Richmond, Calif., police chief stands with protesters holding #BlackLivesMatter sign
Dec 12, 2014 2:18pm PST by Frank Vyan Walton
Chris Magnus, chief of Richmond police, held a sign that read “#BlackLivesMatter,” a Twitter hashtag used by civil rights advocates, as other officers joined in the peaceful protest, reported the Contra Costa Times.“I’ve never seen anything like it, not in Richmond, not anywhere,” said resident Mary Square. “All these police, and the police chief, holding signs calling for an end to police violence.” “I spoke with my command staff, and we agreed it would be nice to convey our commitment to peaceful protest and that black and brown lives do matter,” Magnus said. “And to help bridge the gap that we understand sometimes exists between police and community around certain issues.”
“We get the conversation about use of force, we get it,” said Deputy Chief Allwyn Brown. “This is an opportunity for all police departments, including ours, to look inward and examine our approaches and get better.”
They stood for four and a half hours, but rather than having police on one side and protestors on the other, they stood together in solidarity that all lives, black, brown, white and others – all lives matter.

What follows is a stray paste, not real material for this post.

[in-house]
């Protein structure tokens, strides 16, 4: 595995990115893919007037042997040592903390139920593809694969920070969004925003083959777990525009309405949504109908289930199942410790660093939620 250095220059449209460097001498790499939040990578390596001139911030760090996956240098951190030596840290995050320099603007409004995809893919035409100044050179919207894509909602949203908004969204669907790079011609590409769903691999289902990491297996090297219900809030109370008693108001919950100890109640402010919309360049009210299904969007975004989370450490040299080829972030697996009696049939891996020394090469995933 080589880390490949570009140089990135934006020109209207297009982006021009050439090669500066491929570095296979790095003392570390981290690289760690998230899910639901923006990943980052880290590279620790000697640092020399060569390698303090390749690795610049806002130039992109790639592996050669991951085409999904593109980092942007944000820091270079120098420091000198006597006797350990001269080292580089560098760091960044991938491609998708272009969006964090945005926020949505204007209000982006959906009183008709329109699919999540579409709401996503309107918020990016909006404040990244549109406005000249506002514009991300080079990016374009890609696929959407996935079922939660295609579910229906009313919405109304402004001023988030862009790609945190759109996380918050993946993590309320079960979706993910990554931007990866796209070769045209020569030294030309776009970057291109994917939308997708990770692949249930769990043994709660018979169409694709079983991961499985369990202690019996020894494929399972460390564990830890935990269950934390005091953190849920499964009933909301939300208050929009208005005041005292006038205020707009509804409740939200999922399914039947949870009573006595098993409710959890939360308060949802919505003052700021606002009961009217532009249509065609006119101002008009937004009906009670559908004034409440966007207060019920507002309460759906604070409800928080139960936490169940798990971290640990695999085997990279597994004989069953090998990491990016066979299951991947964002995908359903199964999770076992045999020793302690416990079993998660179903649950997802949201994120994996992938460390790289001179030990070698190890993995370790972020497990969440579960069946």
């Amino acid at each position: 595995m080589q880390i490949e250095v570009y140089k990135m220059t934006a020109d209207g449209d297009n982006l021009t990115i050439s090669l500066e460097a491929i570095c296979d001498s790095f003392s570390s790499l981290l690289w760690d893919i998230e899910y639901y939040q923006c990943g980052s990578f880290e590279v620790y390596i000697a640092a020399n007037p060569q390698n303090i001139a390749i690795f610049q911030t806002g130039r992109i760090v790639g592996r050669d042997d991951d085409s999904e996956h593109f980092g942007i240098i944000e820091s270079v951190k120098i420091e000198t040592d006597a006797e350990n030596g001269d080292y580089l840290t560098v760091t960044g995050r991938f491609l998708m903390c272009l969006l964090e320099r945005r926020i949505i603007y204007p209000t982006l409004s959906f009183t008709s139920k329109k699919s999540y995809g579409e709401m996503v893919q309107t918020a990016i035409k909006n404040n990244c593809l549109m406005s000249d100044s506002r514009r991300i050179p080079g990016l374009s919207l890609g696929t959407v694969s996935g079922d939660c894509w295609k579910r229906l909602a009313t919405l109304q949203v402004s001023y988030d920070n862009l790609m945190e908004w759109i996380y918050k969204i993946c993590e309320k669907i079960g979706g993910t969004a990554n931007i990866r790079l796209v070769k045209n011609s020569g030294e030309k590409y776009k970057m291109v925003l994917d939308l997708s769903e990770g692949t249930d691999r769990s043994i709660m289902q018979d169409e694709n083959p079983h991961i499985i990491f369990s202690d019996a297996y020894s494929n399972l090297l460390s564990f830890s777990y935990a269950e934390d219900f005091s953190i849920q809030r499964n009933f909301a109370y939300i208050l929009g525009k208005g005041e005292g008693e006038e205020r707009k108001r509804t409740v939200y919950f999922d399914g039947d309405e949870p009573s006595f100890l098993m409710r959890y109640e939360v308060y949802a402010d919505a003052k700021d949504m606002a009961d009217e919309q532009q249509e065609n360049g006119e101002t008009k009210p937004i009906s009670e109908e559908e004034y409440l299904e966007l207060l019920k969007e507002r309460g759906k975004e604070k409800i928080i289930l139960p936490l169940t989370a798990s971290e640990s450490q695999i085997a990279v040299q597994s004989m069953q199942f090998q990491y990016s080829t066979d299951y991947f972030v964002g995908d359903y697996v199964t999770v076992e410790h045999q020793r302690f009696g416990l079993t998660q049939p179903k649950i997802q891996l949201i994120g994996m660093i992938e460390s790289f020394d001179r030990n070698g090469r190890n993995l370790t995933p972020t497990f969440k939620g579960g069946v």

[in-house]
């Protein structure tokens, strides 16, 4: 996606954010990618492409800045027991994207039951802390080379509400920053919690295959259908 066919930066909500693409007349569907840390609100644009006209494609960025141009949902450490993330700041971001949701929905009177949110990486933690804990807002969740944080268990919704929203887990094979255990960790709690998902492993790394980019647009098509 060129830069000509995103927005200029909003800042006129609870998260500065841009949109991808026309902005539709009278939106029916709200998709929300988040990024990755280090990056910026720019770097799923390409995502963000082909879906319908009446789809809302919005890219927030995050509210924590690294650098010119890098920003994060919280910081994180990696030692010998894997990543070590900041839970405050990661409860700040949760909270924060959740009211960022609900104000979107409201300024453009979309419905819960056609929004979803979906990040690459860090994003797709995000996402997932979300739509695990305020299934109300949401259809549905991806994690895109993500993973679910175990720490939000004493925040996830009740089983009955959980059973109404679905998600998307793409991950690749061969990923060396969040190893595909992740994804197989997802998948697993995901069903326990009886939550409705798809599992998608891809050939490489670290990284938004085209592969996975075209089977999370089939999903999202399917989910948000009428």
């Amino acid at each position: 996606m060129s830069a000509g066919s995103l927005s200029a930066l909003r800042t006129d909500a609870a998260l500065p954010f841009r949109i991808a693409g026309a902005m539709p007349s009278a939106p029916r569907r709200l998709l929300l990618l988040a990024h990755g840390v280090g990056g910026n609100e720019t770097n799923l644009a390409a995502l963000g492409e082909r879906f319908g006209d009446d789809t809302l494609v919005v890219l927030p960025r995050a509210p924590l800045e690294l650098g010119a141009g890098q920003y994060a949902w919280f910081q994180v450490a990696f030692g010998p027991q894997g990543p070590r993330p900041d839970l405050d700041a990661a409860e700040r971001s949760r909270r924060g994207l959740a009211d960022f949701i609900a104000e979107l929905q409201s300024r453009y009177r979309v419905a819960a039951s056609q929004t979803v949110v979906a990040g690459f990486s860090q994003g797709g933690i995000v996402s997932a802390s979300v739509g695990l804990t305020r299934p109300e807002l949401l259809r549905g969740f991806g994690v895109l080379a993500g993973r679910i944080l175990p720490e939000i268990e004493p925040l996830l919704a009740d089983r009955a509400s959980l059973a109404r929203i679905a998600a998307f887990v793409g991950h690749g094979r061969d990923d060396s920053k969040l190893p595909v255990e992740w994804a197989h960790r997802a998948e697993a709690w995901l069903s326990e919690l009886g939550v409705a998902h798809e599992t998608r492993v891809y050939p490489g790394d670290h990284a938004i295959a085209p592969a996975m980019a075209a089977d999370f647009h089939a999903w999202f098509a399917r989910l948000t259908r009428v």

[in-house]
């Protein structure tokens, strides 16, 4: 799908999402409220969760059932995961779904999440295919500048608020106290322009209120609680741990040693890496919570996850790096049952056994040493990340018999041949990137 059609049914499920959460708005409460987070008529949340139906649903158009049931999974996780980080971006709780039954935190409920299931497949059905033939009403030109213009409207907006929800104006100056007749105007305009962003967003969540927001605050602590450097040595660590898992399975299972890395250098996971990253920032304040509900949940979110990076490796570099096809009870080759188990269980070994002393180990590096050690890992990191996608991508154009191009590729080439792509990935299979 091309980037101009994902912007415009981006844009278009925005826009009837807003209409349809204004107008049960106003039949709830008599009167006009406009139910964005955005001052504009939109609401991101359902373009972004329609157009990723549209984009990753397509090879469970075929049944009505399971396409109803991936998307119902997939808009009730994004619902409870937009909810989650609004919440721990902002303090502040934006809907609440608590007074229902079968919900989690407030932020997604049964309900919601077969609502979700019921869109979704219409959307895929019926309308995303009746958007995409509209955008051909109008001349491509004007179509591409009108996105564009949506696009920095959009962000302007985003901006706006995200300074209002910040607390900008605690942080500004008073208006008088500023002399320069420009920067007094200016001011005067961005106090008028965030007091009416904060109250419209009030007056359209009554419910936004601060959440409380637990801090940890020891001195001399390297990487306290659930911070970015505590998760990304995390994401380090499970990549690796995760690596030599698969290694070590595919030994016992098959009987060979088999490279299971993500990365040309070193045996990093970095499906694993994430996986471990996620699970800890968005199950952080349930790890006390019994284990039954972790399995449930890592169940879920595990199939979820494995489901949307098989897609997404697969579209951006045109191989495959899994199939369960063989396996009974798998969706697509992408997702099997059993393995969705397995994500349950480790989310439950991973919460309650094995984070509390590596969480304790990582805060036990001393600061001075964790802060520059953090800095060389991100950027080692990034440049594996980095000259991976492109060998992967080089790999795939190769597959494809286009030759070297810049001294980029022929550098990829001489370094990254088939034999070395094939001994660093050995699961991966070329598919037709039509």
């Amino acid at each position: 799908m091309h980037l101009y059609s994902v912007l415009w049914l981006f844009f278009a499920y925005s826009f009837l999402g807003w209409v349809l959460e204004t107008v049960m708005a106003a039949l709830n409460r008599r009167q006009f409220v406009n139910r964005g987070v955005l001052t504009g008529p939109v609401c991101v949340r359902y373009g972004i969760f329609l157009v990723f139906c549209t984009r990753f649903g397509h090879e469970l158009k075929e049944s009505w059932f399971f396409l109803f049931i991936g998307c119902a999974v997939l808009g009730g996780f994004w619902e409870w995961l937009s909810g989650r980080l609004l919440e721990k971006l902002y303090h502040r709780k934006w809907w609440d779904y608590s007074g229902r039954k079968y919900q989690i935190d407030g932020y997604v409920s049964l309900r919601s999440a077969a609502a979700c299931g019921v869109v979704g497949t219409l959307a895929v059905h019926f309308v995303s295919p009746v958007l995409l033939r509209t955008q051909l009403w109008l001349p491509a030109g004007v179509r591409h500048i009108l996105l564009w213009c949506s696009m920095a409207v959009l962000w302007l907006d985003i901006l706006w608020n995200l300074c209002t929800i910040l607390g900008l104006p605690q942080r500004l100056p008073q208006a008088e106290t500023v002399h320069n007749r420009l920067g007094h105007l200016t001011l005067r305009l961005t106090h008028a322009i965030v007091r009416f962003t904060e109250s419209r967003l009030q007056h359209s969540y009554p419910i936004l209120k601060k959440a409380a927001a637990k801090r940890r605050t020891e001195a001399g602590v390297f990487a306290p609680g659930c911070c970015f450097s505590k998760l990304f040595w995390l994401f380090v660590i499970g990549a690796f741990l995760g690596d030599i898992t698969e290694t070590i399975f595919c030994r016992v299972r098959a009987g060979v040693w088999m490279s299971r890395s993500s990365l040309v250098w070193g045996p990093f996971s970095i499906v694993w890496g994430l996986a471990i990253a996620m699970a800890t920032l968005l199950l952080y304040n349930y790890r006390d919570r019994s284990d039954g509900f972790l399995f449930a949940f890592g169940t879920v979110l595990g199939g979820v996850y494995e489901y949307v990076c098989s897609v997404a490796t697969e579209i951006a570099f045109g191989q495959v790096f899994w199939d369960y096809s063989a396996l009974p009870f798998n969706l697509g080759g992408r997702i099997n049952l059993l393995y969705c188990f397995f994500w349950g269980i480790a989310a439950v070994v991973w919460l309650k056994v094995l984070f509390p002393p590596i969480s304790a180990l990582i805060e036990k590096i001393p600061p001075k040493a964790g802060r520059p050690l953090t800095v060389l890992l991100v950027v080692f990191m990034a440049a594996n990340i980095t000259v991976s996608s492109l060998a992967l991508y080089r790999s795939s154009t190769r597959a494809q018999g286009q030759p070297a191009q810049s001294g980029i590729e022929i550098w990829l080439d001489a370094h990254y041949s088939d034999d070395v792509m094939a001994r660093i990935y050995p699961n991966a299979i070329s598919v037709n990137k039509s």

Even more than one officer who won’t automatically shoot an armed, explicative-spouting, 63-year-old man in the street on sight, or a set of Texas Rangers who will calmly affect an arrest while being verbally abused viciously by a loud crowd of jeering onlookers, these guys have shown what a “good cop” should be, even if all too often, they aren’t.
Please continue reading over the flip.
Sadly displays like those by the Richmond police and their chief is not what we commonly see from our law enforcement. Generally it goes more like this example, where you have a Sacramento sheriff’s deputy repeatedly Tasing and beating a man with his flashlight—for simply asking the officer to please move his car.
We all know being a police officer isn’t easy. But it’s not the toughest job in the world, it’s not even in the Top 10 most dangerous or deadly jobs. This giving a pass to every horrific thing they might do—in our name—has to stop. We have to reach a point where the consensus is that every person wrongly arrested, prosecuted, beaten, yes, even torturedor killed is not just the “cost of doing business” in law enforcement. We have to realize this is a crime, and punish it accordingly.
We can do better than this. We should expect and demandbetter than this.
It’s really just a shame that we usually don’t, or at least we haven’t been—until now.